A Sicilian hit man sets out to kill a man and then claps eyes on his target’s blind young sister in “Salvo,” the moody and extremely sensorial debut of scribe-helmers Fabio Grassadonia and Antonio Piazza. Palestinian actor Saleh Bakri (“The Band’s Visit”) is aces as the supposedly steely mafia assassin who can’t quite bring himself to bump off the non-seeing witness, and camerawork and sound are fully immersive, so it’s a shame the film falls into roughly two halves that never quite fit together. Nonetheless, a Cannes Critics’ Week slot should guarantee decent fest exposure and some niche theatrical pickups for these helmers to watch.
An extended prologue introduces Salvo (Bakri, son of actor Mohammad Bakri) getting down to business, efficiently dispatching several rival killers that have cornered his car; he corners one of them and gets him to confess the name of the man who wants him dead — Renato — before shooting the guy in the head. The killing is efficiently shown in a bloodless, low-angle long shot, suggesting the action-packed early going isn’t going to last; nor does it even seem to interest the filmmakers that much.
The pic’s main attraction comes some 10 minutes in, with a prolonged, breathlessly executed scene, shot in one impressive take inside Renato’s darkened house. Renato isn’t home, but his sister, the blind Rita (Sara Serraiocco), is, counting money and singing along to her favorite song in the basement when Salvo breaks in. Grassadonia and Piazza convey a wealth of details without using any dialogue, relying instead on some exceptionally choreographed Steadicam work from lenser Daniele Cipri, very suggestive low lighting courtesy of all the shuttered windows to keep out the Palermo heat, and a heightened soundscape that not only suggests Rita’s superior hearing but also ratchets up the tension. Rita’s transformation from happy-at-home girl to frightened almost-hostage is simply breathtaking, and when the inevitable shootout occurs, Salvo spares the girl, who would have otherwise been collateral damage.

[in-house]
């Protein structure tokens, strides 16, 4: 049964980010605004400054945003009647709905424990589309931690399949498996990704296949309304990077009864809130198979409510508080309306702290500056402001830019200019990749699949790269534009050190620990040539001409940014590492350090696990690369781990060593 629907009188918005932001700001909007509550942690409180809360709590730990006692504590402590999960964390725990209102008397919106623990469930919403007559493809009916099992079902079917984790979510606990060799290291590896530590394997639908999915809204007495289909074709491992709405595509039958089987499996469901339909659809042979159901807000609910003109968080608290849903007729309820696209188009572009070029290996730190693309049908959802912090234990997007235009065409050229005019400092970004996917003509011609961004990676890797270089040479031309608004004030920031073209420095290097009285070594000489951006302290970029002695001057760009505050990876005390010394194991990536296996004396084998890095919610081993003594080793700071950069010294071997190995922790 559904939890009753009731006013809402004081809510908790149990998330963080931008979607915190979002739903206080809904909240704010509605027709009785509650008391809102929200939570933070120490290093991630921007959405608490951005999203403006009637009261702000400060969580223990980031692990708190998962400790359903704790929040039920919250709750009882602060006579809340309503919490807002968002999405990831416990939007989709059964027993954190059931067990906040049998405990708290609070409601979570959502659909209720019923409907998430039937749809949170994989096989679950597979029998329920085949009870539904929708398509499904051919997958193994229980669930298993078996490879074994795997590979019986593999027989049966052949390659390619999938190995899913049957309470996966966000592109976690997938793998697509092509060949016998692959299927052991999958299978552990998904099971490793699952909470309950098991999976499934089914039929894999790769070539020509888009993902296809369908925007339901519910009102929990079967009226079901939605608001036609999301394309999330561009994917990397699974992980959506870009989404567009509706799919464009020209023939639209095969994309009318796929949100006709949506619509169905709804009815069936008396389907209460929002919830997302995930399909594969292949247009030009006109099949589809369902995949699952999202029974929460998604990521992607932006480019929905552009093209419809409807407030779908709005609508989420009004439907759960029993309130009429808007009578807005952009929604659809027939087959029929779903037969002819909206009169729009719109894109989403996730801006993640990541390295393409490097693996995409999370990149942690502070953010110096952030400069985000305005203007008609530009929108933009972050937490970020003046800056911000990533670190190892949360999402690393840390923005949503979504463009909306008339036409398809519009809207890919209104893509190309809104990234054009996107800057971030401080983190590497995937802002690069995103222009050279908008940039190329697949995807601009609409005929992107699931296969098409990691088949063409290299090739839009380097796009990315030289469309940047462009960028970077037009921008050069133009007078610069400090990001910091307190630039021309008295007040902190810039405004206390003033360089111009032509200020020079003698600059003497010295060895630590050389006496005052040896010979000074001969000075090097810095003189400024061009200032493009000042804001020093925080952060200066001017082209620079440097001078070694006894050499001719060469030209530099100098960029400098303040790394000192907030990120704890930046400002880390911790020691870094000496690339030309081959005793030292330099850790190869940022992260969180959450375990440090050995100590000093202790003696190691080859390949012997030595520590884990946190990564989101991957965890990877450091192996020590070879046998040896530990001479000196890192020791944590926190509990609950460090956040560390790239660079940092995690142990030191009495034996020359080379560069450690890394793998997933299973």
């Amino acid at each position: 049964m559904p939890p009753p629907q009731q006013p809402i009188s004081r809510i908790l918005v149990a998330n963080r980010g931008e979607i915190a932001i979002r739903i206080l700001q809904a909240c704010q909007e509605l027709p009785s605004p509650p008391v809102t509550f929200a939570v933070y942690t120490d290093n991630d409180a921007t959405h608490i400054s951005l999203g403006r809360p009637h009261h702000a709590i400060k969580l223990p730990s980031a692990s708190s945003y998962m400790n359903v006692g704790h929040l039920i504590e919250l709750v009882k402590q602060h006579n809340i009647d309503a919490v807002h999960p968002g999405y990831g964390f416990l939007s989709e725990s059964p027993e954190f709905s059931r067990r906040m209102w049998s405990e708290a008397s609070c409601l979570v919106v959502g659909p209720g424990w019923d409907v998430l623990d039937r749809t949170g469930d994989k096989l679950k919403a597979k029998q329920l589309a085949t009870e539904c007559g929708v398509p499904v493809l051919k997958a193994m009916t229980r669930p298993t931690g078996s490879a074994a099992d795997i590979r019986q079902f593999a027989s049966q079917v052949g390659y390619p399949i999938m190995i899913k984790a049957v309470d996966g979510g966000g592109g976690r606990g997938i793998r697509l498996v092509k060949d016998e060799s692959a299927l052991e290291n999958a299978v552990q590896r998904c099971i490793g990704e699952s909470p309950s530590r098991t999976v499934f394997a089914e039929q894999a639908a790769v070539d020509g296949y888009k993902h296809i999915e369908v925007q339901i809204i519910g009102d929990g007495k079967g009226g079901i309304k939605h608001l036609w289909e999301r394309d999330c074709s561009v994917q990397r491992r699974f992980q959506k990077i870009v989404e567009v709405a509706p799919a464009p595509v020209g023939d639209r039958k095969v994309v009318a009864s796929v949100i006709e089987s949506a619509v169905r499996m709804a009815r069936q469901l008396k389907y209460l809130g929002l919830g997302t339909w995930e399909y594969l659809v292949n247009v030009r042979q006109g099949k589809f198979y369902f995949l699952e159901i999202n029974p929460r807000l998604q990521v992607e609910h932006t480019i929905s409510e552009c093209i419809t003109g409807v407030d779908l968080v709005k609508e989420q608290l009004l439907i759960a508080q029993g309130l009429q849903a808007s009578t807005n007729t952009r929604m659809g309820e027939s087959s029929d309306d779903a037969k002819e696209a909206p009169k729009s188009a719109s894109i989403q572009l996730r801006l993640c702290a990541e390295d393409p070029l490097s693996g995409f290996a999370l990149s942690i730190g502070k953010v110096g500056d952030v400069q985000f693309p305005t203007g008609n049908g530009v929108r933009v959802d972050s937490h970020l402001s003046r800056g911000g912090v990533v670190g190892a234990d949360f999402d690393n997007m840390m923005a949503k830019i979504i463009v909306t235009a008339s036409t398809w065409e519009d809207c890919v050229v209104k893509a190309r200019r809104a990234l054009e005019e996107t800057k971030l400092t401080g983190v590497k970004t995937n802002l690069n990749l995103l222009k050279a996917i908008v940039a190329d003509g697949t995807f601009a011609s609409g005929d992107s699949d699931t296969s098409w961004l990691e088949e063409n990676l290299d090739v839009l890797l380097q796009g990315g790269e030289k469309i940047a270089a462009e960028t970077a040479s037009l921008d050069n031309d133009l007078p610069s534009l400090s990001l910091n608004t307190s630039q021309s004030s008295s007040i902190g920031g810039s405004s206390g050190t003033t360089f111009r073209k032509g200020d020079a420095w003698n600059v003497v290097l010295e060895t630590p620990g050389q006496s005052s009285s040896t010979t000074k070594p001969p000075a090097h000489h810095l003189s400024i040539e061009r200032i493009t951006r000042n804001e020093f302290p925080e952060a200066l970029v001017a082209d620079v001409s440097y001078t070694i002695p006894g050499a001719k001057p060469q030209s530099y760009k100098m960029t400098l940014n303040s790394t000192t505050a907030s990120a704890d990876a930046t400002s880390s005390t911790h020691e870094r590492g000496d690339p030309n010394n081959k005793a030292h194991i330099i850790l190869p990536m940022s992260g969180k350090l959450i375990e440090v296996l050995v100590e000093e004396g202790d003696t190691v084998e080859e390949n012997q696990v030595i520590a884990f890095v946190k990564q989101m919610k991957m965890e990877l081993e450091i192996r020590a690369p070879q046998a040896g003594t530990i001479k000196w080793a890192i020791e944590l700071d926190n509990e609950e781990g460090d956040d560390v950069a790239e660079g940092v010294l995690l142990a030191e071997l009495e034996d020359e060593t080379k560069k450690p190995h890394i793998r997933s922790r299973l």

How much can this blind onlooker witness? The answer is unclear, as “Salvo” suddenly cuts to Rita’s p.o.v., and it emerges that she can see vague shapes and movements. Since auds haven’t seen her perspective before, it’s not clear if Rita has always had very limited sight, or if this occurs for the first time when she’s with Salvo, as if their high-tension encounter produced some kind of miracle.
The film’s second half sees Salvo take Rita to an abandoned factory where he keeps her captive. It’s clear he’s torn between his duty to get rid of witnesses and his fascination with her, though whether this is because she’s a woman, or supposedly helpless, or both, is not immediately apparent. Something of the Lima syndrome certainly creeps into their limited interactions, and some scenes between Salvo and the couple from whom he rents his dingy room (played by Giuditta Perriera and Luigi Lo Cascio) do shed light on his personality while adding humor, as it’s clear who’s the stronger sex in this particular marriage.
Unfortunately, the two halves of the story don’t seem to fit together naturally, and there are too many questions left unanswered for the film to make complete sense. After taking a couple of left turns following its thriller-like opening, “Salvo” unfortunately returns to a more conventional register in the closing reels, though the atmospheric picture does continuously fascinate on a visceral level. The effortlessly intense Bakri reps another plus, ensuring auds will want to stick with him no matter what. Tech package is simply superb.